A National Pastime: Playing With Handphones

By Not Known

What is this spell our handphones have cast over us?  When I studied overseas in the mid 70’s, I wrote letters (by hand not on a laptop or phone – to my then girlfriend in Singapore) four times a week.  On special occasions I would make a phone call from a phone booth after 6pm for cheaper rate with pockets full of coins!  Today I can reach our daughter 7,000 km away by Whatsapp, Skype, email or phone call anytime on my handphone, not to mention take pictures, be entertained and shop!

Have you seen young couples sitting in a restaurant waiting for their food, not gazing into each other’s eyes but gazing into their own phones or tablets to “chat” with their friends?  Why bother going out on a date? One man said his wife told him that he spent too much time on his handphone. Was this another way of saying “Your phone seems more important than me!”

Pedestrians especially students, cross the roads with earphones, eyes glued to their phones, without even a glance to see if any traffic might endanger them.  Family members may sit in the same room, each using their personal phones, oblivious to one another’s existence. Office colleagues gather for a business meeting, but instead of discussing their work, are more interested in facebook or surfing. Minds are unfocused, as a result relationships/work is compromised.

In the Straits Times last Wednesday, it was reported that the number of summonses issued to motorists using their phones while driving had climbed from 2,817 in 2011, to 2,938 in 2012 to 3,572 last year.  I’ve seen drivers stop their cars one car length or more behind another car, fiddle with their phones and when the light turns green are still stationary while all the cars in front have gone. By the time they start moving, the light turns red again, and many irate motorists stuck behind are fuming because they have to wait longer.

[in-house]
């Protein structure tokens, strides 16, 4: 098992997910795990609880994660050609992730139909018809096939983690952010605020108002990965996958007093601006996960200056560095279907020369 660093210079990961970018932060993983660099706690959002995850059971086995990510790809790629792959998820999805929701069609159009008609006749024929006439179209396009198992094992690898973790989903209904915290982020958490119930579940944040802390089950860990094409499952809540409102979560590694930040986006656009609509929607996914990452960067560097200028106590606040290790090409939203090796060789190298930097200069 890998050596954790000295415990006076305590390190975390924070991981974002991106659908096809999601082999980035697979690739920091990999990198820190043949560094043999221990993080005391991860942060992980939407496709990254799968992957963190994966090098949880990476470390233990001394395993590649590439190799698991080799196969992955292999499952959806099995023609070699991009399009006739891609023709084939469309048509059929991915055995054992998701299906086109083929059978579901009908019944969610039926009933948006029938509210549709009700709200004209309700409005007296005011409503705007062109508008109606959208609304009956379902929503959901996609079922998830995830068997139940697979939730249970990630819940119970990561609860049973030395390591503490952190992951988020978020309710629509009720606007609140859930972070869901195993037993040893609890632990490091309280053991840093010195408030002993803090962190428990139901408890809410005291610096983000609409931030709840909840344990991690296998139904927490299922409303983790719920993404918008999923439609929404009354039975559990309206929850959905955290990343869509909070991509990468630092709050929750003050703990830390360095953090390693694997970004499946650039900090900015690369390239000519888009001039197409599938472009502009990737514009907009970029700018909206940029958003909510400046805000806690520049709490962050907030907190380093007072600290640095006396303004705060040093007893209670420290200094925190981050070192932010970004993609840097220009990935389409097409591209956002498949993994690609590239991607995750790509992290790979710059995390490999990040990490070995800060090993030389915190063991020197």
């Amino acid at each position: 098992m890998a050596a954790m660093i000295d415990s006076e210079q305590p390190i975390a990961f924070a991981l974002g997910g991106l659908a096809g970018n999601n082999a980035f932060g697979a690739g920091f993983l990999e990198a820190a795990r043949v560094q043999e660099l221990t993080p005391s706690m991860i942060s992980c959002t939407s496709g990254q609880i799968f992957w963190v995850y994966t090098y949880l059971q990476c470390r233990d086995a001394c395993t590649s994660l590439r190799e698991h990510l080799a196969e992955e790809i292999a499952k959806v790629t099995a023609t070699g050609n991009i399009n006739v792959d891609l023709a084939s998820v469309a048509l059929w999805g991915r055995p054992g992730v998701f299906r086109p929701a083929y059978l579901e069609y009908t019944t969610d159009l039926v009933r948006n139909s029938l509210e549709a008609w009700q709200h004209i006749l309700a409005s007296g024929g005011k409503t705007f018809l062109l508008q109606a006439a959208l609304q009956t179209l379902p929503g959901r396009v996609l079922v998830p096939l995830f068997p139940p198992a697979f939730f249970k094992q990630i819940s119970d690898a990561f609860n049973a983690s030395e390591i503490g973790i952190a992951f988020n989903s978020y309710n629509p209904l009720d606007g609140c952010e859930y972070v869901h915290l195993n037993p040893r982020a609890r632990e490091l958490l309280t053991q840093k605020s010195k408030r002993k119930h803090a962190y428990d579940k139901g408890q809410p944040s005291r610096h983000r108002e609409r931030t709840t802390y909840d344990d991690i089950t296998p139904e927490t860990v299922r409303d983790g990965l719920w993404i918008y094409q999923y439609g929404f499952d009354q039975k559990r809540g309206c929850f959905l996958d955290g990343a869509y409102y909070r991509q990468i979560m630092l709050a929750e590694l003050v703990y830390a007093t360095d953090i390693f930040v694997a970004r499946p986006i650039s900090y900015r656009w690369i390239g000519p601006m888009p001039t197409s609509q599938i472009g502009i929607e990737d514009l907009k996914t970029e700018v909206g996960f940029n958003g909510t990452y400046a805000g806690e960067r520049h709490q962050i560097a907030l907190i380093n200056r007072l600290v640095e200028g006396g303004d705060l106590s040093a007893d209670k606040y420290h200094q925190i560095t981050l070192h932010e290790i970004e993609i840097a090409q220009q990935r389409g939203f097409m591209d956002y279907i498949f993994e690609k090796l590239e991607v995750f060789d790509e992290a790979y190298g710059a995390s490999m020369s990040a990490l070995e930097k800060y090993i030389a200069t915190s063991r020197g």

We have become so addicted to handphones that traffic laws have to be enacted to stop us endangering ourselves and others.  There is a clear and present danger when we multi-task.  If we are not giving full attention to something as critical as safe driving, then we have lost our sense of what is important not only for ourselves, but also for others.  Worse, real life and real life experiences go by in exchange for digital stuff which may be unnecessary, superficial or even trivial.

Indiscriminate handphone use affects our concentration and attention span.  Do we have the discipline to put away the phone when we spend time with God daily, or when we come for worship in church? Should we leave our phones at the sanctuary entrance? If we can’t focus on God even for a short spell, how can we grow spiritually? Where is our sense of priority? Jesus said of Mary that she had chosen what is better, namely sitting at His feet focused on Him instead of being distracted by many things (Lk 10:39-41).  Ironically the “many things” which distract us today are on one single device!  Handphones are useful but they can also be a major distraction or worse, an addiction.  Control your handphone before it controls you!


Graham Ng